Nonpublic schools, in contrast, lack democratic accountability. Many argue that consumer accountability is more effective than democratic accountability, and often they are correct. For instance, consumers of education, as a practical matter, are more likely to affect immediate change in nonpublic schools. But there are important limits and caveats to consumer influence. First, the larger community has little influence on nonpublic schools, whereas everyone has the capacity to influence public schools. Second, even those consumers who can exert influence on private schools may find that it is only as to microlevel issues or those issues that the school is willing to negotiate. The educational direction of nonpublic schools ultimately rests solely in the hands of the private school’s leadership and is not subject to formal checks. Unlike in public schools, consumers cannot unelect the boss or bosses in private schools. Their only option is to go elsewhere.
Finally, schools are public because they represent the democratic will of the people. Schools that represent something other than the will of the people are not public in a substantive sense. While these points might seem obvious, they bear noting because, as suggested previously, they mark the outer limits of the role that dissent can play in public schools. Because public schools operate based on democratic consensus, both the dissenter and consenter must abide by the consensus rules. While nonpublic schools can tolerate relatively high levels of individual action and dissent—as individuals can sort themselves into varying nonpublic schools—a system of public schools risks falling apart because it is predicated on collective action. Thus, a hallmark of public schools, for better or worse, is to compel conformity and limit dissenters’ capacity to overrule the majority.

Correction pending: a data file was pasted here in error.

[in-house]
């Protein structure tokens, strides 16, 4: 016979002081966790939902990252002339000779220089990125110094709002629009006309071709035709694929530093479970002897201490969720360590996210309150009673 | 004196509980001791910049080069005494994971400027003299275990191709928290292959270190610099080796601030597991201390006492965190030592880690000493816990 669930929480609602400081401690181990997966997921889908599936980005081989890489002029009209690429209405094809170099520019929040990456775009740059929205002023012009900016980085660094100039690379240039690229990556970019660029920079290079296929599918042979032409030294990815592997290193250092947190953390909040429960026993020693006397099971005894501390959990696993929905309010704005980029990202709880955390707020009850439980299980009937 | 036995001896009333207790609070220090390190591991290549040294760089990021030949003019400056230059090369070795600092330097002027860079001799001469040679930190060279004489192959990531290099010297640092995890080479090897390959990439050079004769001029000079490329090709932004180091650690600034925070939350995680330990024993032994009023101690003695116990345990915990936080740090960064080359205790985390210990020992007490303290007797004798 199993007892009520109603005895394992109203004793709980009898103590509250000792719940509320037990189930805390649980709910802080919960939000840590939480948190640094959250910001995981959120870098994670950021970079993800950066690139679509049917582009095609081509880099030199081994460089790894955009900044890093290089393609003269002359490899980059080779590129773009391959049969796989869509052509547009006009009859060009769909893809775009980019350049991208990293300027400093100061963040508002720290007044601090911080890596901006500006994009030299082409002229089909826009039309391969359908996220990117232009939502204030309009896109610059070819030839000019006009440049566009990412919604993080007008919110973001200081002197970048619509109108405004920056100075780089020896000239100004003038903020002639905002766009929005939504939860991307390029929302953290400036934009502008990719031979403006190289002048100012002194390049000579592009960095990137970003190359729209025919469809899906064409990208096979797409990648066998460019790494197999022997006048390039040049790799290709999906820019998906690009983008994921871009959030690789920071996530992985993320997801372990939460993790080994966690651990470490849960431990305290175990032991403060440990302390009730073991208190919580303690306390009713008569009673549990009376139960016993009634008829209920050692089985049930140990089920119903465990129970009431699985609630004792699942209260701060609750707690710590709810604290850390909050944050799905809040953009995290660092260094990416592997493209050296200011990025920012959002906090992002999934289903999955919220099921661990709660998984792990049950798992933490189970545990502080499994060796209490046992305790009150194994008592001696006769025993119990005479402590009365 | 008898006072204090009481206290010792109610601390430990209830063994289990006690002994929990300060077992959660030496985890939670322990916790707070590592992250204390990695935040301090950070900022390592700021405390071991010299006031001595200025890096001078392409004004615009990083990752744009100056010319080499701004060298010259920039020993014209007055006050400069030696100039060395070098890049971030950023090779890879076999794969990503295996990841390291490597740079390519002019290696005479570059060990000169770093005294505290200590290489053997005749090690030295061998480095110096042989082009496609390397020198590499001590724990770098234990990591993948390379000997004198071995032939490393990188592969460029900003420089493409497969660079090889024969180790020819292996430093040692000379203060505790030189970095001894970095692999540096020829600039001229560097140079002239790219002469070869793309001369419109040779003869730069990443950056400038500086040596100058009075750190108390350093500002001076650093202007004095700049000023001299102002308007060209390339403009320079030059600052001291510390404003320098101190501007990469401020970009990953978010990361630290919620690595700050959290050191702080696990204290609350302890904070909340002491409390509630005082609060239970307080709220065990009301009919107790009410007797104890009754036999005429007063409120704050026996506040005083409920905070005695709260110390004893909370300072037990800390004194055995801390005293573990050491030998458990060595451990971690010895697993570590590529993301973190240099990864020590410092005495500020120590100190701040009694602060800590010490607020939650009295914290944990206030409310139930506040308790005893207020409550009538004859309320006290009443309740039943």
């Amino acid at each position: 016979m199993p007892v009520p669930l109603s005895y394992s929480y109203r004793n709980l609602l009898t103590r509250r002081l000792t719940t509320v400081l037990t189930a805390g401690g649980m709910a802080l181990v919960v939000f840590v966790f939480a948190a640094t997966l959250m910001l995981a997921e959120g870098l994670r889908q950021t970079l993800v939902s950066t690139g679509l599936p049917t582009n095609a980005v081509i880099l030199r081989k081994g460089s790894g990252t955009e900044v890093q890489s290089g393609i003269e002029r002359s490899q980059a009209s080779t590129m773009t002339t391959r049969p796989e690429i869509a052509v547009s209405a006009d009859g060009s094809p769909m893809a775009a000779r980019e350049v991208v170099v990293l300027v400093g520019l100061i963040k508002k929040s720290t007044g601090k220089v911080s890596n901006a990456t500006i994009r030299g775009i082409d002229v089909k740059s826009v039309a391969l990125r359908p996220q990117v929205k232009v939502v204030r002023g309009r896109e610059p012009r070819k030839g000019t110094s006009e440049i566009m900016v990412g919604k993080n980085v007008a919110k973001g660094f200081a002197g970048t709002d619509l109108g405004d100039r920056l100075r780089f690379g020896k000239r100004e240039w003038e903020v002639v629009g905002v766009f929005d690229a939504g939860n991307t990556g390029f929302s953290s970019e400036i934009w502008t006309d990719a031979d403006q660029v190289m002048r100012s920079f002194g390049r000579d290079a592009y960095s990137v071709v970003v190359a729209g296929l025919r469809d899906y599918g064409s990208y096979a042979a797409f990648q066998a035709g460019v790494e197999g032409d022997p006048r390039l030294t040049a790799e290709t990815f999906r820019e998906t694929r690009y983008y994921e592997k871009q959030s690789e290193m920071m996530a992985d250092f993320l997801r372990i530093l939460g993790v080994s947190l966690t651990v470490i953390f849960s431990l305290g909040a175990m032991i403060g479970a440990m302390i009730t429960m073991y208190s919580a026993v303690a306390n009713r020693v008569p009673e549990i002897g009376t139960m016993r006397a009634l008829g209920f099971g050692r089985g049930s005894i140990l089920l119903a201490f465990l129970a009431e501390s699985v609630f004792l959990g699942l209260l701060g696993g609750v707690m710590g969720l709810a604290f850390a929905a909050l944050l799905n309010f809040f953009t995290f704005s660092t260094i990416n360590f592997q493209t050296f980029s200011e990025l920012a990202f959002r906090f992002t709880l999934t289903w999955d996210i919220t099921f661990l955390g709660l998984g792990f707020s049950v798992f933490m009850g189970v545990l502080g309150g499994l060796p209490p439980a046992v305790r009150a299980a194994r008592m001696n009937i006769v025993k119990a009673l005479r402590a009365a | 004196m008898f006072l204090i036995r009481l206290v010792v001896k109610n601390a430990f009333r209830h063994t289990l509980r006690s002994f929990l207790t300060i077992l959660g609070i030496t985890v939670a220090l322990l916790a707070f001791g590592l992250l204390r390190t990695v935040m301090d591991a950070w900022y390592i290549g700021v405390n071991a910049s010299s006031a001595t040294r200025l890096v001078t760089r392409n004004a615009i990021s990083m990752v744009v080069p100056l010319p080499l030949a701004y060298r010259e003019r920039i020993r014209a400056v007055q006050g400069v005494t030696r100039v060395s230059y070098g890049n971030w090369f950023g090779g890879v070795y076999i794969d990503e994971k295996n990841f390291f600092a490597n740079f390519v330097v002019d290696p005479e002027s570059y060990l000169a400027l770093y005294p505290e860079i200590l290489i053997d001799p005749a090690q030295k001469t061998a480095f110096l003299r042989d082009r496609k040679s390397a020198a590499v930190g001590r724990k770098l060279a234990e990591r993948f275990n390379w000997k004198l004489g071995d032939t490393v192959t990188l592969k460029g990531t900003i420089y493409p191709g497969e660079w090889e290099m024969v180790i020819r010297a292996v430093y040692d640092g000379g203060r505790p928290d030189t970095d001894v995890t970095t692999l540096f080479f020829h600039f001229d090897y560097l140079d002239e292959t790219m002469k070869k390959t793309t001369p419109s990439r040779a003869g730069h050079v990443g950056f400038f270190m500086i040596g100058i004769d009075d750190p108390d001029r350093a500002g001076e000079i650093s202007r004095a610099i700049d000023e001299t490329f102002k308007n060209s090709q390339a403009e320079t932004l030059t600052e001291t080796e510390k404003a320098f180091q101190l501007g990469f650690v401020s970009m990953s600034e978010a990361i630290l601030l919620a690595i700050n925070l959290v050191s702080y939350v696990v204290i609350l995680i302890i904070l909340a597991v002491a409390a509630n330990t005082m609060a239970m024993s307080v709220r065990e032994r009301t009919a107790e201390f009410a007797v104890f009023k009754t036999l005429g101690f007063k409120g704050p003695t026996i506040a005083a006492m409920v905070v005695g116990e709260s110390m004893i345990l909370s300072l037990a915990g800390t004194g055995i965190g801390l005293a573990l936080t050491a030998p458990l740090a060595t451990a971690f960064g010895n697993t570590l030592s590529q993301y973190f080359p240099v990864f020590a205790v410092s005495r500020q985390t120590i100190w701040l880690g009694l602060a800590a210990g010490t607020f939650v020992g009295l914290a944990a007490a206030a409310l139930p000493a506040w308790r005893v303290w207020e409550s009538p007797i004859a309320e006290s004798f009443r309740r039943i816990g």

That article also posits that charter schools, as currently structured, present serious tensions that call into question whether they are, in fact, public schools.
With these broad outlines, the question is whether charter schools are substantively public schools and, if not, what steps are necessary to make them public. Of course, state statutes label them as such, but if labels do not confer substantive status, something more must be said of charters. Implicitly recognizing the distinction between labels and substance, commentators and scholars have struggled with how to characterize charter schools. Although some assert charters are public with no explanation beyond the fact that statutes label them as such, more often scholars characterize them as “quasi-public” or hybrid-public schools. These latter characterizations implicitly acknowledge that important aspects of charter schools distinguish them from public schools. Yet, the fact that they are publicly funded and offer free education cautions against eschewing the public characterization altogether.
At some point, however, variations between charter schools and the essential meaning of a public schools are too significant, and a school is either public or not. If the label quasi-public is accurate, a strong case can be made that charters are not public schools. To call a school quasi-public may be to say it looks and acts like a public school in various respects, but it is not really a public school. For instance, courts label some agreements or understandings between people as “quasi-contracts” and, in doing so, impose contractual responsibilities on the parties, but a “quasi-contract” is a quasicontract and not an actual contract because it lacks some crucial element of a contract.
In practice, charter schools, like quasi-contracts, lack crucial elements of the label to which they aspire. In particular, charters diverge from the public school concept in terms of their student enrollment, oversight, and potentially insular missions. This divergence, in all fairness, is not likely true of all charters, as charters operate in diverse ways, but few states sufficiently regulate charters in the manner necessary to ensure that they, as a group, adhere to key public school characteristics. In effect, those charters that act consistent with public values are effectively doing so on a voluntary basis, just as a private school could.